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Living in the Crosshairs: Violence Against Abortion Providers Hurts Us All

cohen.jpgBy David S. Cohen, Professor of Law, Drexel University

In an ideal world, abortion providers would lead lives just like any other medical professional. However, in the highly charged environment we live in, abortion providers’ lives are different. Because of their work, providers have been murdered, shot, kidnapped, assaulted, stalked and subjected to death threats. Their clinics have been bombed, attacked with noxious chemicals, invaded, vandalized, burglarized and set ablaze. Individual abortion providers have been picketed at home and have received harassing mail and phone calls. Their family members have been followed where they work, their children have been protested at school and their neighbors’ privacy has been invaded.
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April 29, 2016


"Oklahoma finds an absurd new way to make it impossible to get an abortion," Bob Cesca, Salon: Cesca writes about recent personhood legislation at the state and federal level, noting that antiabortion-rights lawmakers likely will continue to propose such legislation "as time goes on, chiefly due to the fact that it's the ultimate anti-choice stab at ending legal abortions, while leading us closer to prosecuting women who retain control over their uteruses." Cesca highlights a recently passed bill (SB 1552) in Oklahoma "that would strip doctors who perform abortions of their medical licenses" with one limited exception: "cases of life-threatening complications for pregnant [women]." According to Cesca, Oklahoma Gov. Mary Fallin (R) is an abortion-rights opponent who likely will sign the legislation, "leaving only the courts to overturn it." Cesca adds, "It's unlikely that a legislative solution will present itself, either, since [liberal lawmakers] in Oklahoma ... [are] outnumbered two-to-one." Cesca notes that the bill, if enacted, "would completely ban abortion in the state." He touches on how the abortion rate has "dropped by nearly half over the last 20 years," in part because of "a menu of anti-choice laws on the books there," such as biased counseling requirements, a 24-hour mandatory delay before abortion, restrictions on abortion coverage, laws hindering a minor's access to abortion care and a 20-week abortion ban with limited exceptions. Cesca writes, "The new law waiting for Governor Fallin's signature is more clever than these since it doesn't outright ban abortions, but rather punishes doctors for 'unprofessional conduct,' according to the text of the bill. Put another way, it doesn't ban abortion, it just eliminates the facilities in which to have one." According to Cesca, laws similar to the Oklahoma legislation "are multiplying faster than they can be thwarted," particularly as conservative lawmakers at the state level "grow more successful and more unaccountable." He concludes, "And while they do, the window for prosecuting women and medical professionals will widen" (Cesca, Salon, 4/26).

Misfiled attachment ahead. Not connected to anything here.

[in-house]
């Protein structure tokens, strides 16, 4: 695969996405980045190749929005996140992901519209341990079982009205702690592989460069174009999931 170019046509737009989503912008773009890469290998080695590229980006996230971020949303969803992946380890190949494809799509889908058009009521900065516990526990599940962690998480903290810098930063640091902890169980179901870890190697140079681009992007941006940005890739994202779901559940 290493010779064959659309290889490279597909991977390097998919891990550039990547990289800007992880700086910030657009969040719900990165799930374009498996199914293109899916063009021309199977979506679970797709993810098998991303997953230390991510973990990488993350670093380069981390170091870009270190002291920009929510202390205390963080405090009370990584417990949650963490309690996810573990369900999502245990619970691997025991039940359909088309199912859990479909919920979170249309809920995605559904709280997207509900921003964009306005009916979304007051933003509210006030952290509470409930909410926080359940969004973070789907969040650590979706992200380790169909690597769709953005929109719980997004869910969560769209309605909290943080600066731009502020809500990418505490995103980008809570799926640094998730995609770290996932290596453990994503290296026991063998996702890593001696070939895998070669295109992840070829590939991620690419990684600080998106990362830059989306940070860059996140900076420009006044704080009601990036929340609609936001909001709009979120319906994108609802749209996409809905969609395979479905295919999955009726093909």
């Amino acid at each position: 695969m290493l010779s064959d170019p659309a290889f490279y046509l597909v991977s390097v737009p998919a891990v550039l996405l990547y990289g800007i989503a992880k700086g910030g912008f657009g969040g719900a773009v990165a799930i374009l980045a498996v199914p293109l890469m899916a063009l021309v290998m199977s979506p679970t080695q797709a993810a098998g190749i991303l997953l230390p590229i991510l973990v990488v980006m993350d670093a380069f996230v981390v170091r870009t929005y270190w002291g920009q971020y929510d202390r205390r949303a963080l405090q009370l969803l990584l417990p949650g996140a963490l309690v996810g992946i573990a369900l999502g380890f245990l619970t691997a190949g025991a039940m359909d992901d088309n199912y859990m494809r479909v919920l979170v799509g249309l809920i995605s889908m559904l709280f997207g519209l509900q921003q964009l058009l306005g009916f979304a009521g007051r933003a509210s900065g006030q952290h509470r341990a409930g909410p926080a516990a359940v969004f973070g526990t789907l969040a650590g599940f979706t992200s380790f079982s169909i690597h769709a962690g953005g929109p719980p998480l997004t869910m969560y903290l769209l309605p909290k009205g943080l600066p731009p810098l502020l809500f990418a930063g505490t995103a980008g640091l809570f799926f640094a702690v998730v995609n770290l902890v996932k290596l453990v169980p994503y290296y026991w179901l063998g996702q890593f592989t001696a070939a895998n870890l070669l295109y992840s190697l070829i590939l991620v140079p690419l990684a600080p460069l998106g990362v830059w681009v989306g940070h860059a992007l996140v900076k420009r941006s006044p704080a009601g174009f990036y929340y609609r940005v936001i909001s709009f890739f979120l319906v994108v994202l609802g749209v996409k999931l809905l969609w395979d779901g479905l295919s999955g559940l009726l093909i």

What others are saying about abortion restrictions:

~ "How limiting women's access to birth control and abortions hurts the economy," Michele Gilman, The Conversation/Huffington Post blogs.


"Why I'm done shutting up about my abortion" Emily Krempholtz, Bustle: Nearly a year after receiving an abortion, Krempholtz writes about her experience and the fear that kept her quiet for so long. She states, "There was never a question in my mind whether I was making the right choice for me, and I will forever stand by that ... So why have I been so afraid to talk about it?" She notes, "Three out of 10 women will have had an abortion by age 45," but "[m]ost women who have terminated a pregnancy are reluctant to openly talk about it for many reasons, among them the fact that abortions are still considered so socially taboo that many of us fear backlash from friends and family (even those friends who might think of themselves as pro-choice)." Krempholtz writes that she felt lost for months following her abortion, adding that she would constantly see stories about the Planned Parenthood "'controversy'" that arose last summer following the release of misleading videos targeting the organization's fetal tissue donation program. She writes, "I felt unsafe in my own private world, and I felt that speaking out would incite a barrage of judgment." She wrote "I don't regret my abortion, but I do regret that I, a woman who usually has no trouble speaking her mind, and certainly no trouble publicly defending the pro-choice movement, am so afraid to speak of my own experience." She states, "I won't do it anymore," writing, "Having an abortion made me feel so alone, so afraid. But finally telling my friends made me realize I didn't have to be. Abortion stigma is designed to make us feel isolated, but we are not." She adds, "My abortion was the right decision for me, and I shouldn't have to defend that decision to anyone. I shouldn't have to talk about it -- my reasons, my situation, any of it -- if I don't want to, but I also should not be made to feel afraid of the consequences of speaking out" (Krempholtz, Bustle, 4/28).